Boxing trainer, Virgil Hunter is one of the few coaches in the sport who has worked with a star boxer throughout his entire career, as he started working with Olympic gold medalist and two division world champion, Andre Ward from the age of nine, to his final bout at age thirty-three. Andre Ward recently retired after definitively beating former world champion Sergey Kovalev via an eighth round knockout and leaving the sport undefeated with a 32-0 (16KO) record. He also leaves the sport as the world best pound for pound fighter, having attained that recognition with his victories over Kovalev.
In part 1 of my “On The Ropes” boxing radio interview with Viril Hunter, I get his thoughts on Andre Ward’s decision to retire and his views on why now was the right time to hang up the gloves. Hunter also talks about Ward’s opinions had he decided to continue, with fights with Adonis Stevenson and a move to Cruiserweight being talked about prior to his retirement. Additionally, Virgil talks about a possible comeback for Ward and if there are any fights that could bring him back. Here is what Virgil Hunter had to say.
Jenna J: Andre Ward made a big decision in his career and chose to retire from boxing. What talks did you two have that went into that decision?
Virgil Hunter: That was something that we talked about from the very beginning, him retiring on top with his money to live comfortably with everything intact. There wasn’t much more for him out there as far as I’m concerned, even in the light heavyweight division. In the last camp, he and I discussed it even though I feel like he’s on top of his game right now, and he does too. This was just a good time to go, why stay? There’s always going to be money there, so why stay when you set yourself for life?
Jenna J: There were options for him there, there was Adonis Stevenson and the other move which would have been risky was to move up to either cruiserweight or heavyweight. How realistically were any of those fights?
Virgil Hunter: Well, Stevenson can only fight in Canada and there was really no money in that fight. Nobody put up the money for that fight, and once you make a certain amount of money, it’s only right that you continue to stay on that pay scale. Stevenson was not going to bring in that kind of money to the table because he only fights in Canada.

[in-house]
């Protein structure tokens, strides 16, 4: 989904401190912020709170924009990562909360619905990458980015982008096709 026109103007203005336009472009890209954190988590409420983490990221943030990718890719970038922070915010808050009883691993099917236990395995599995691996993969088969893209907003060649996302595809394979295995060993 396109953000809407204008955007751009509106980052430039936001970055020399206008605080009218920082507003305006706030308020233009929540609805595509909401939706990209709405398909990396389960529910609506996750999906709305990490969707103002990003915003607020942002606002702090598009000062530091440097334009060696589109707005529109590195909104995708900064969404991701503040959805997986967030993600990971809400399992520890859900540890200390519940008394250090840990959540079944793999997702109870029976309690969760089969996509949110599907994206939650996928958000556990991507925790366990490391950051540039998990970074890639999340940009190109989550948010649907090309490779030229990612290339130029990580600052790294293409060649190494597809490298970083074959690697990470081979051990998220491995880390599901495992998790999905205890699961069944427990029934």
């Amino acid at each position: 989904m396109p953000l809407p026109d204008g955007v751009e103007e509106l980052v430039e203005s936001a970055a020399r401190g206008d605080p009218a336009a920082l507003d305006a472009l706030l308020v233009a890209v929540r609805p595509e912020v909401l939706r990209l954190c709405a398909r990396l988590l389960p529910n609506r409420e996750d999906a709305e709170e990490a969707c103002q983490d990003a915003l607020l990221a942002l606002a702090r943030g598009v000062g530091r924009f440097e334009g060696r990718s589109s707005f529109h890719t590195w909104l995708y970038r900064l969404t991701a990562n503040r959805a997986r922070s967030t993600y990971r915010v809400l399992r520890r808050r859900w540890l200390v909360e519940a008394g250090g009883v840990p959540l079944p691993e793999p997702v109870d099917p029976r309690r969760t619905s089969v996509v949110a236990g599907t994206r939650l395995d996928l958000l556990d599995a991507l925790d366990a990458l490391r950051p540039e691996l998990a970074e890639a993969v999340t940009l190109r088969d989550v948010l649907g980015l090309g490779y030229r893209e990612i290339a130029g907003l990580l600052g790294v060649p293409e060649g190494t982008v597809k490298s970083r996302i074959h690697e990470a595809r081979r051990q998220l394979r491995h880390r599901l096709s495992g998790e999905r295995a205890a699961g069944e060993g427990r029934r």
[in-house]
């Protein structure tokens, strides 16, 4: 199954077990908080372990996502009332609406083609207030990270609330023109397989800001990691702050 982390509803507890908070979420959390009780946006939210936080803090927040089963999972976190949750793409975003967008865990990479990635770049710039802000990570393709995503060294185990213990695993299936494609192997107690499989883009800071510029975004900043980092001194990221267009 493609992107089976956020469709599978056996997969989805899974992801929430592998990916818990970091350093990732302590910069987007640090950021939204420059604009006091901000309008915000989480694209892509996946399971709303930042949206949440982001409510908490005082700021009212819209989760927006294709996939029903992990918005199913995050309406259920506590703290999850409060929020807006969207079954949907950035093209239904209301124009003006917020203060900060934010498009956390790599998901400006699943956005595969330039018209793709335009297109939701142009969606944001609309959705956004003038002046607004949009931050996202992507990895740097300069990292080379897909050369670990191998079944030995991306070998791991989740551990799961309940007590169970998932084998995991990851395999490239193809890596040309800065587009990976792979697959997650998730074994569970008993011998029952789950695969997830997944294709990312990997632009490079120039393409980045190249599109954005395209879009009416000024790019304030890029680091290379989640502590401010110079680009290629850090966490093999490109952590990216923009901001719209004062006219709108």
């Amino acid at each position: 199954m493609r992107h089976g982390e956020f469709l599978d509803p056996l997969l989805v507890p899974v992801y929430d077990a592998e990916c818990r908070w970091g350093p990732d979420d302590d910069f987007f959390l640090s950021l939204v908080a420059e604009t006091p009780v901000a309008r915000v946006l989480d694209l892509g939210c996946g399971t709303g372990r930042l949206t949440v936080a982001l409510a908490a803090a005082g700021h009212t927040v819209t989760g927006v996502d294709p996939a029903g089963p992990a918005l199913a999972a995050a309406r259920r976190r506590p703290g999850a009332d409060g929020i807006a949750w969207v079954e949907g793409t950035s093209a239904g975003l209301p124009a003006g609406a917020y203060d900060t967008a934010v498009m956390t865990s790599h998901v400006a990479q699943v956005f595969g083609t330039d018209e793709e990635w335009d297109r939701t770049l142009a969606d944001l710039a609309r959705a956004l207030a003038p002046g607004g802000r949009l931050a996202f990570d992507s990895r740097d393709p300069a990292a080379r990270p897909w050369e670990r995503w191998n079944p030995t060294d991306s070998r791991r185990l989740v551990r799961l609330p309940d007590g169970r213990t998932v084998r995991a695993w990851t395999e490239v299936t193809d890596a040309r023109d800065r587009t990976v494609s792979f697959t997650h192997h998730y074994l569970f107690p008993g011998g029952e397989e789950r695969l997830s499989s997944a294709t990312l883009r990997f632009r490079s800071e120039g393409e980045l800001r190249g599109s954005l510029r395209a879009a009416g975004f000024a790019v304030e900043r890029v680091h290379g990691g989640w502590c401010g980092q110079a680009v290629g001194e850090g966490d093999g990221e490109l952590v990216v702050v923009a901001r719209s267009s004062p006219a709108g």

Moving up to cruiserweight and things, that was a negotiation situation that takes time and you don’t even know if it’s going to materialize. That’s what was open to us, either the move up in weight and fight somebody that could bring money to the table, or fight for less money. It was a good time to consider retirement since it was on the books anyways, so that’s what we did.
Jenna J: You know the history of the sport better than anyone, and you know that when a fighter retires, the next guy comes up and establishes himself and then occasionally that old fighter gets drawn back into the sport to fight that younger fighter. Do you think can be lured out of retirement?
Virgil Hunter: No, Andre is cut from a different cloth. He never looked to be a superstar in boxing and I told people from day one when he turned pro, they asked me “Do you think he’s going to be a superstar?” and I said, “No, he will just beat superstars.” He’s not cut that way, he understands life, he’s very mature and he did what he was supposed to do on his money making days, he did exactly what he was supposed to do. So nobody can lure him out of retirement, he’s not going to be that guy.
Jenna J: Andre has a commentary career to fall back on, but do you ever see him getting into the training aspect of things?
Virgil Hunter: No, I don’t see him getting into training. He’s managing Shakur Stevenson, so there’s a possibility that if the right fighter comes along, then he would manage. But I definitely don’t see him in the training part of it. I don’t think fighters such as him would make good trainers anyway. He has broadcasting and he has a lot of ability to start a lot of other things for himself in life. He’s set and I’m proud of him. I just reflect to when he was nine years old and we’d talk about these things, and to have it all come to fruition just like we planned it out, it’s a wonderful thing.